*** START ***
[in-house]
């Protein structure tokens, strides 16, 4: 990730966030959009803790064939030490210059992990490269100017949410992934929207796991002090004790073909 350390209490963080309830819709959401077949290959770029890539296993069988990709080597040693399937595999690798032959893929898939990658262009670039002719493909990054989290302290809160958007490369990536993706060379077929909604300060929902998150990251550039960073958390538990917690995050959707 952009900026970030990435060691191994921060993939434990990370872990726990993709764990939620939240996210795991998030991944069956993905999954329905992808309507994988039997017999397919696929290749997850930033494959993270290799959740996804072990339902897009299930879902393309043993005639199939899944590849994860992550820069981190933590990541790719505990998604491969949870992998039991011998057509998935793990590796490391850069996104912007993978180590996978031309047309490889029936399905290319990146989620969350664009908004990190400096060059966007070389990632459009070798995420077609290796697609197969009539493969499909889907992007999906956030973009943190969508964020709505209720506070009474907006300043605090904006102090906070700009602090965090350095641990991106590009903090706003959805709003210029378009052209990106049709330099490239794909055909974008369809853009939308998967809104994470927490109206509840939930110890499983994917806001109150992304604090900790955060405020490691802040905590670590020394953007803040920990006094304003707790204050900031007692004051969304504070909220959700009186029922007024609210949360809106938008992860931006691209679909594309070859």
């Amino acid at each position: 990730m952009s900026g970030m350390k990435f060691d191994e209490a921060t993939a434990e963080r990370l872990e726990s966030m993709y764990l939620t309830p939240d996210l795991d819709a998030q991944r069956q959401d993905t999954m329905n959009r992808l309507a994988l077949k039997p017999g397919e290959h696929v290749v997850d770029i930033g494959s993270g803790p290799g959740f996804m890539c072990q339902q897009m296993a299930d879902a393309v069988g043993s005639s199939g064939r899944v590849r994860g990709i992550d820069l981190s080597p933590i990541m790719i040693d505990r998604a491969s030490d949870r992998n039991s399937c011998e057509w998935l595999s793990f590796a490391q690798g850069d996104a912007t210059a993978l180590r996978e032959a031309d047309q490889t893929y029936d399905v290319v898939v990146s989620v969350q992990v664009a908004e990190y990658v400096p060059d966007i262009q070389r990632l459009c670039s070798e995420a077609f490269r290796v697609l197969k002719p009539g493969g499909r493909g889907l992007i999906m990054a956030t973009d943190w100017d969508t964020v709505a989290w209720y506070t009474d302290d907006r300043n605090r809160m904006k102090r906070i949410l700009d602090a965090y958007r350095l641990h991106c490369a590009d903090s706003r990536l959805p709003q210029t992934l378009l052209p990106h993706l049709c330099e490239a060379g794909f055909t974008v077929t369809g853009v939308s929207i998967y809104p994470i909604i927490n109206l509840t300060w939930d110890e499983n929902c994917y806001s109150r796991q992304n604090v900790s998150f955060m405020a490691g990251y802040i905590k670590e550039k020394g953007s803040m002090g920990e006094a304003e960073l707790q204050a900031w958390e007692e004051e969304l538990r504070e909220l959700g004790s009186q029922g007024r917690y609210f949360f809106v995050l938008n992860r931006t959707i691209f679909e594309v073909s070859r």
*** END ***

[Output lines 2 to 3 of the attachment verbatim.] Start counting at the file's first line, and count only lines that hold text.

């Protein structure tokens, strides 16, 4: 990730966030959009803790064939030490210059992990490269100017949410992934929207796991002090004790073909 350390209490963080309830819709959401077949290959770029890539296993069988990709080597040693399937595999690798032959893929898939990658262009670039002719493909990054989290302290809160958007490369990536993706060379077929909604300060929902998150990251550039960073958390538990917690995050959707 952009900026970030990435060691191994921060993939434990990370872990726990993709764990939620939240996210795991998030991944069956993905999954329905992808309507994988039997017999397919696929290749997850930033494959993270290799959740996804072990339902897009299930879902393309043993005639199939899944590849994860992550820069981190933590990541790719505990998604491969949870992998039991011998057509998935793990590796490391850069996104912007993978180590996978031309047309490889029936399905290319990146989620969350664009908004990190400096060059966007070389990632459009070798995420077609290796697609197969009539493969499909889907992007999906956030973009943190969508964020709505209720506070009474907006300043605090904006102090906070700009602090965090350095641990991106590009903090706003959805709003210029378009052209990106049709330099490239794909055909974008369809853009939308998967809104994470927490109206509840939930110890499983994917806001109150992304604090900790955060405020490691802040905590670590020394953007803040920990006094304003707790204050900031007692004051969304504070909220959700009186029922007024609210949360809106938008992860931006691209679909594309070859």
């Amino acid at each position: 990730m952009s900026g970030m350390k990435f060691d191994e209490a921060t993939a434990e963080r990370l872990e726990s966030m993709y764990l939620t309830p939240d996210l795991d819709a998030q991944r069956q959401d993905t999954m329905n959009r992808l309507a994988l077949k039997p017999g397919e290959h696929v290749v997850d770029i930033g494959s993270g803790p290799g959740f996804m890539c072990q339902q897009m296993a299930d879902a393309v069988g043993s005639s199939g064939r899944v590849r994860g990709i992550d820069l981190s080597p933590i990541m790719i040693d505990r998604a491969s030490d949870r992998n039991s399937c011998e057509w998935l595999s793990f590796a490391q690798g850069d996104a912007t210059a993978l180590r996978e032959a031309d047309q490889t893929y029936d399905v290319v898939v990146s989620v969350q992990v664009a908004e990190y990658v400096p060059d966007i262009q070389r990632l459009c670039s070798e995420a077609f490269r290796v697609l197969k002719p009539g493969g499909r493909g889907l992007i999906m990054a956030t973009d943190w100017d969508t964020v709505a989290w209720y506070t009474d302290d907006r300043n605090r809160m904006k102090r906070i949410l700009d602090a965090y958007r350095l641990h991106c490369a590009d903090s706003r990536l959805p709003q210029t992934l378009l052209p990106h993706l049709c330099e490239a060379g794909f055909t974008v077929t369809g853009v939308s929207i998967y809104p994470i909604i927490n109206l509840t300060w939930d110890e499983n929902c994917y806001s109150r796991q992304n604090v900790s998150f955060m405020a490691g990251y802040i905590k670590e550039k020394g953007s803040m002090g920990e006094a304003e960073l707790q204050a900031w958390e007692e004051e969304l538990r504070e909220l959700g004790s009186q029922g007024r917690y609210f949360f809106v995050l938008n992860r931006t959707i691209f679909e594309v073909s070859r």